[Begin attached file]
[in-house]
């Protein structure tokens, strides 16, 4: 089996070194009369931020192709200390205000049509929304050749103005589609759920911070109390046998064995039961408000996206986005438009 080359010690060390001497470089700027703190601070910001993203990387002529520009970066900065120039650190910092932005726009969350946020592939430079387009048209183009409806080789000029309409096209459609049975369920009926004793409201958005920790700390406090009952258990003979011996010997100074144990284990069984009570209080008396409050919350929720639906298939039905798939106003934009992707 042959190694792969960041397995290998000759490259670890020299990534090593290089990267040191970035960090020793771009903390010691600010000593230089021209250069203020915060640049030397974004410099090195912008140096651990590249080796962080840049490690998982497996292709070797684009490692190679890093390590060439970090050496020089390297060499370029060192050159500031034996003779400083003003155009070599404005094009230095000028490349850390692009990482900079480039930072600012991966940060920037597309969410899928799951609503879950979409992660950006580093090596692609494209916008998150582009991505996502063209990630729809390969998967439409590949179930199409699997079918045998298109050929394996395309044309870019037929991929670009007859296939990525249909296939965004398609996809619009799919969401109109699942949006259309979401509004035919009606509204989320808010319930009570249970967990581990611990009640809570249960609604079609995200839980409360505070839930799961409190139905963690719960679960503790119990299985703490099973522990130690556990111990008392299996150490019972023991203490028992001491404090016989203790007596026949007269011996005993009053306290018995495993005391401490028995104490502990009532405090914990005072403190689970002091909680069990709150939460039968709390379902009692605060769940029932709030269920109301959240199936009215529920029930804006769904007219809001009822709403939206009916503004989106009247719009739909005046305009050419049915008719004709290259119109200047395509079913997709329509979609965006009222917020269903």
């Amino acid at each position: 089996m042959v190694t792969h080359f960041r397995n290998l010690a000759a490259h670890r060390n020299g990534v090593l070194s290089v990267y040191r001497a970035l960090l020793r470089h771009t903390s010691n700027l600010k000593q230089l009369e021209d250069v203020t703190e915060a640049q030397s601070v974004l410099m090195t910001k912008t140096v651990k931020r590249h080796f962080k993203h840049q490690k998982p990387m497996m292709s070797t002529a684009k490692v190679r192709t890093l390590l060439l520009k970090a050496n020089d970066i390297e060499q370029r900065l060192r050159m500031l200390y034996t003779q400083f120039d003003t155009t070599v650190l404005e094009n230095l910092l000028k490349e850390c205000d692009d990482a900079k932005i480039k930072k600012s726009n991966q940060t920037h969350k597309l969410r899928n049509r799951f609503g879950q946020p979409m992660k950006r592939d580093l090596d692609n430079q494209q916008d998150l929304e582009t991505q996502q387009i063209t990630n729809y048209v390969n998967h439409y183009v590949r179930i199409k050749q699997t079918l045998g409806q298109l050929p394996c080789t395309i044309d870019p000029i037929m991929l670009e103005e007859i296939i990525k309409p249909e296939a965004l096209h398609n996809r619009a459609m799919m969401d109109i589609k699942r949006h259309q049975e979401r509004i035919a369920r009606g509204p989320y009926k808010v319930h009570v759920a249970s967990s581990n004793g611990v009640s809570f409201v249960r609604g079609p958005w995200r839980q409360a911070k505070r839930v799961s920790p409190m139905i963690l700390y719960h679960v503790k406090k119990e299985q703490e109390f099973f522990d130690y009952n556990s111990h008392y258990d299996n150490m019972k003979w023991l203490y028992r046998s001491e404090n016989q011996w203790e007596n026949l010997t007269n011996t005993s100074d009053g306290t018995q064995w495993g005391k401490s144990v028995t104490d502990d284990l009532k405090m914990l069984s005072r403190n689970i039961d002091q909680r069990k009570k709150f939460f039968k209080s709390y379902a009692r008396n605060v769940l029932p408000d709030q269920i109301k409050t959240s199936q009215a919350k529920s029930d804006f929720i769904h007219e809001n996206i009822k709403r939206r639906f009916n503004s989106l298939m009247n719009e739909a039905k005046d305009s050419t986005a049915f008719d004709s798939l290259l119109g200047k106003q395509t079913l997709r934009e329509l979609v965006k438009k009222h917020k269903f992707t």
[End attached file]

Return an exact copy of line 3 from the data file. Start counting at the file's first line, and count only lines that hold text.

């Amino acid at each position: 089996m042959v190694t792969h080359f960041r397995n290998l010690a000759a490259h670890r060390n020299g990534v090593l070194s290089v990267y040191r001497a970035l960090l020793r470089h771009t903390s010691n700027l600010k000593q230089l009369e021209d250069v203020t703190e915060a640049q030397s601070v974004l410099m090195t910001k912008t140096v651990k931020r590249h080796f962080k993203h840049q490690k998982p990387m497996m292709s070797t002529a684009k490692v190679r192709t890093l390590l060439l520009k970090a050496n020089d970066i390297e060499q370029r900065l060192r050159m500031l200390y034996t003779q400083f120039d003003t155009t070599v650190l404005e094009n230095l910092l000028k490349e850390c205000d692009d990482a900079k932005i480039k930072k600012s726009n991966q940060t920037h969350k597309l969410r899928n049509r799951f609503g879950q946020p979409m992660k950006r592939d580093l090596d692609n430079q494209q916008d998150l929304e582009t991505q996502q387009i063209t990630n729809y048209v390969n998967h439409y183009v590949r179930i199409k050749q699997t079918l045998g409806q298109l050929p394996c080789t395309i044309d870019p000029i037929m991929l670009e103005e007859i296939i990525k309409p249909e296939a965004l096209h398609n996809r619009a459609m799919m969401d109109i589609k699942r949006h259309q049975e979401r509004i035919a369920r009606g509204p989320y009926k808010v319930h009570v759920a249970s967990s581990n004793g611990v009640s809570f409201v249960r609604g079609p958005w995200r839980q409360a911070k505070r839930v799961s920790p409190m139905i963690l700390y719960h679960v503790k406090k119990e299985q703490e109390f099973f522990d130690y009952n556990s111990h008392y258990d299996n150490m019972k003979w023991l203490y028992r046998s001491e404090n016989q011996w203790e007596n026949l010997t007269n011996t005993s100074d009053g306290t018995q064995w495993g005391k401490s144990v028995t104490d502990d284990l009532k405090m914990l069984s005072r403190n689970i039961d002091q909680r069990k009570k709150f939460f039968k209080s709390y379902a009692r008396n605060v769940l029932p408000d709030q269920i109301k409050t959240s199936q009215a919350k529920s029930d804006f929720i769904h007219e809001n996206i009822k709403r939206r639906f009916n503004s989106l298939m009247n719009e739909a039905k005046d305009s050419t986005a049915f008719d004709s798939l290259l119109g200047k106003q395509t079913l997709r934009e329509l979609v965006k438009k009222h917020k269903f992707t």